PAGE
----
Still Over It – Summer Walker

Summer Walker has supplanted herself in the public eye, both through her outstanding introductory projects Last Day of Summer and Over It and her tumultuous relationship with Atlanta producer London On Da Track. In doing so, she’s opened herself up to judgment and speculation about every aspect of her life: her pregnancy, breakup with London and subsequent mental health. On Still Over It, Walker combats swirling narratives by utilizing the biggest draw in her artistry — her vulnerability. She displays an innate storytelling ability, marked with raw details about the intricacies of her emotions. Refusing to hold back, Walker covers the project in personal drama, navigating a balancing act between compelling and gratuitous.

If Orange Was A Place – Tems

Tems exhibits a mastery in emotional expression on this brief EP. She ignores any urge to withhold feelings, displaying unrelenting vulnerability on tracks such as “Avoid Things ” and “Crazy Tings,” ruminating on the themes of toxicity and failed relationships. Her voice drills to the souls of her audience, skating over vibrant horns and succulent melodies with ease. If Orange Was A Place carries her momentum from a star performance on Drake’s Certified Lover Boy forward without missing a beat.

Dawn – Yebba

The list of artists who have solo interludes on a Drake project includes Kendrick Lamar, Sampha, Skepta and now Yebba. After many called “Yebba’s Heartbreak” a standout moment on Drake’s Certified Lover Boy, the singer took advantage of the moment by releasing a stellar new project. Dawn is filled with angelic vocal harmonies and heartfelt lyrics that prove she is here to stay.

Heat Of The Moment – Tink

Where Chicago artist Tink’s previous releases focused on the darker, more painful side of love, her latest release Heat Of The Moment is a clear departure in both sound and theme. Produced fully by fellow Chicago native Hitmaka, Tink embarks on a wildly entertaining ride that pushes her past her own personal limits previously set by doubt and external turmoil. In the album’s construction, it’s important that Tink and her forays into new sound directions are the central focuses. Only three of the fourteen tracks have featured artists, ensuring that she is the tar on Heat Of The Moment. Unsurprisingly, some of the best moments occur when she’s alone. The album’s titular opener is a smooth, relaxing three minute ride that allows Tink’s voice to showcase its full range. The album’s closer “On My Own” displays the most endearing songwriting sections, as she lays out her unwavering loyalty with stark simplicity. Moments like this exist up and down the album, giving Tink a full body of work to be extremely proud of.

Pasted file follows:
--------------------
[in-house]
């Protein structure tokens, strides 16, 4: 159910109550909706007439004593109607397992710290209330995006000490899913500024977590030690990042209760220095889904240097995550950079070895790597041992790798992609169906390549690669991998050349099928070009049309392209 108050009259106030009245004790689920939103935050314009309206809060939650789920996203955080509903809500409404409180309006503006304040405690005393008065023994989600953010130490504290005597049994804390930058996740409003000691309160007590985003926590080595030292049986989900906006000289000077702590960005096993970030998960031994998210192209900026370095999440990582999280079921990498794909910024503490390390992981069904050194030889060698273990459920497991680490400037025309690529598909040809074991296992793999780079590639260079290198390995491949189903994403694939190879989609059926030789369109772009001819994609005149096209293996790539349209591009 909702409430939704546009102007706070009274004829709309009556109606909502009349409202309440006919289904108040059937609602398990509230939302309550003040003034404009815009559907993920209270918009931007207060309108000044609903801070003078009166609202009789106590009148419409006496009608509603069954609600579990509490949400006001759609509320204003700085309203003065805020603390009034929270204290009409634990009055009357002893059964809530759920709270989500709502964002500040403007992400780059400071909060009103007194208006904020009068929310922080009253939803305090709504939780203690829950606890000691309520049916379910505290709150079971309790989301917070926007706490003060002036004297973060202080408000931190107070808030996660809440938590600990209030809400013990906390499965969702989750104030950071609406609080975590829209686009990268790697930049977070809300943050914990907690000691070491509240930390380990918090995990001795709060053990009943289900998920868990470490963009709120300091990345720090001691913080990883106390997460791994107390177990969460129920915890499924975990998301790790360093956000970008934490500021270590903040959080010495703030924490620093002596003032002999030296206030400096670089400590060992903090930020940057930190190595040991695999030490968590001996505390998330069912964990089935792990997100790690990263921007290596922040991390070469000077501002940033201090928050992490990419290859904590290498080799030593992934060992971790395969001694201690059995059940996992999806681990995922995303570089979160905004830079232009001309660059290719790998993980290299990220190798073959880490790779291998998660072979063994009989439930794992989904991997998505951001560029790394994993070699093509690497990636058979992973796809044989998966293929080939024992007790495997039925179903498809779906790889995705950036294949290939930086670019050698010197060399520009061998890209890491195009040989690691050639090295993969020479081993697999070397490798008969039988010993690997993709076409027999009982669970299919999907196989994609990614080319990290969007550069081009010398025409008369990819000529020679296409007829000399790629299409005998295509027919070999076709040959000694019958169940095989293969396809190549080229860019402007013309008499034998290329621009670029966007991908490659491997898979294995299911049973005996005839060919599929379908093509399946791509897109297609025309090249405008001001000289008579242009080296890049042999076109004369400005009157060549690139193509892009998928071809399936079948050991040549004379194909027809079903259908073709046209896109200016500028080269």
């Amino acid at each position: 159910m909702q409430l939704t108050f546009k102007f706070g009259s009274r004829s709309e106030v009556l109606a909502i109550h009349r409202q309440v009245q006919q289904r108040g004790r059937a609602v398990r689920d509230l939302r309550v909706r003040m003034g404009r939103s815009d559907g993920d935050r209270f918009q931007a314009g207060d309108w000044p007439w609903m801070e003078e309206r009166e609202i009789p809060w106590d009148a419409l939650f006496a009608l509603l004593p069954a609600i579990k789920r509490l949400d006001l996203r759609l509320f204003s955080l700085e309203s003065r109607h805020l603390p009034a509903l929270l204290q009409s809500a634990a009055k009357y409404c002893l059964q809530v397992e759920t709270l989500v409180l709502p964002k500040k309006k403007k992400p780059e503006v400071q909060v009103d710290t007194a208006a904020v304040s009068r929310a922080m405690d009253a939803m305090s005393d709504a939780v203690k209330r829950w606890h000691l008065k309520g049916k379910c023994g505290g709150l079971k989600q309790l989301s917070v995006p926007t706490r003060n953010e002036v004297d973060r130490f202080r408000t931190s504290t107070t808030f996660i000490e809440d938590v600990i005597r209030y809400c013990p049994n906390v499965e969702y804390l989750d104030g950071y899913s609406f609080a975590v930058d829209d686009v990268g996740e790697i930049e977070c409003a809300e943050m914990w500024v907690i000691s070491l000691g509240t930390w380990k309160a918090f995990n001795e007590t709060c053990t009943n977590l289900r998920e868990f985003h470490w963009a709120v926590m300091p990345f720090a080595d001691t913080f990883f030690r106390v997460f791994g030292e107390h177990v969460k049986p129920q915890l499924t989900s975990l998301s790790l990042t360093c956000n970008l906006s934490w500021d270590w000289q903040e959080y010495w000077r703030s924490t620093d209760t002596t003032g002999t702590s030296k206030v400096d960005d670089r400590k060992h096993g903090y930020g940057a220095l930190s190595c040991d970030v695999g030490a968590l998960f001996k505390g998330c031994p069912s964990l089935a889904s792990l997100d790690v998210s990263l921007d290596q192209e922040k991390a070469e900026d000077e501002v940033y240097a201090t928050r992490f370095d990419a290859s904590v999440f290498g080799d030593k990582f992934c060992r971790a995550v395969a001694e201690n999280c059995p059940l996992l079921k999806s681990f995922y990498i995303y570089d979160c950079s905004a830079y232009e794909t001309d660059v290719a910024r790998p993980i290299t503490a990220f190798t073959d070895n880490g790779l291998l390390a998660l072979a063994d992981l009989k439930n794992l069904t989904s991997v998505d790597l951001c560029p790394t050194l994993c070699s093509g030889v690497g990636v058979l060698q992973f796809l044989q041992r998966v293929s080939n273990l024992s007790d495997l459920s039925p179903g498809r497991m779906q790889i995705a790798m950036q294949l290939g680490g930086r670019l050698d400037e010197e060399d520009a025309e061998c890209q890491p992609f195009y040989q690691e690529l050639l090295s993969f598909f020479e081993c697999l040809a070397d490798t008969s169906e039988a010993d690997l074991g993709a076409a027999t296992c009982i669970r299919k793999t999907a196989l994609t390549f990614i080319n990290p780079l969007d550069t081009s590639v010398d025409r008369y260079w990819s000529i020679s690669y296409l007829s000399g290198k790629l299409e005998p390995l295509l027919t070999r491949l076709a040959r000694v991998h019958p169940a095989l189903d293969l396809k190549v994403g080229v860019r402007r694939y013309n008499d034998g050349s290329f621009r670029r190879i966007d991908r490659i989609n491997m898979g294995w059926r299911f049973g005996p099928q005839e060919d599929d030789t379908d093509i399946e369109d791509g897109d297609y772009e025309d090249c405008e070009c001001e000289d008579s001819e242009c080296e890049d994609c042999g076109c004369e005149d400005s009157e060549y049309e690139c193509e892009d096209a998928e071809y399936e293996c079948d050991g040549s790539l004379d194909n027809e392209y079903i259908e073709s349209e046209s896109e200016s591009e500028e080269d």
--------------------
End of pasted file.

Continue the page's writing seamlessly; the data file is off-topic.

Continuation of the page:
Sixtape 2 – Blxst & Bino Rideaux

“Pop Out,” the opening track from Blxst and Bino Rideaux’s collaborative album Sixtape 2, sets the tone for the rest of the project, a smooth and harmonic collection of modern Los Angeles R&B. Bino, who came up with the late Nipsey Hussle, reentered the game last year with a new sense of energy, while Blxst, one of ten HipHopDX Rising Stars, dominated 2020 with No Love Lost. On their second iteration of the Sixtape series, the two L.A. artists showcase their unbreakable chemistry and aptitude for creating deep vibes which range from club-ready slow jams (“One of Them Ones”) to intimate love ballads (“She Perfect”). Armed with production from the likes of ThaRealJFKbeatz, Jay Millian and Blxst himself, the two leaders of the next generation of West Coast R&B have drawn all eyes to see what comes next.

Good Dick & Weed – Ebhoni

Toronto songstress Ebhoni makes music for women with options. Her mixture of carribean-stylized production laced with R&B influence is tailor made for the pregame and after club rendezvous. With versatility to match any specific mood of a desirable woman looking for casual fun after releasing a failed relationship, her artistry radiates on her latest project Good Dick & Weed, where the 21-year-old weaves personal stories of leaving old flames on read and meeting up for sneaky links with sexy admirers into a wide-scope view of being youthful, single and liberated.The confidence she displays on tracks such as the ego-obliterating “Be A Man” and the crushing realization of failed romance on “I Try” exhibit the depth of her intuition and discernment, making for relatable and thoughtful songwriting. But her greatest strength is being able to combine these insights into music that’s perfect for late night cruising or dwelling high in solitude before a Hinge match comes through for the night. It’s rare atmospheric music can find a way to fit several pockets of emotion, but Ebhoni takes on the challenge without an inkling of insecurity.

Planet Her – Doja Cat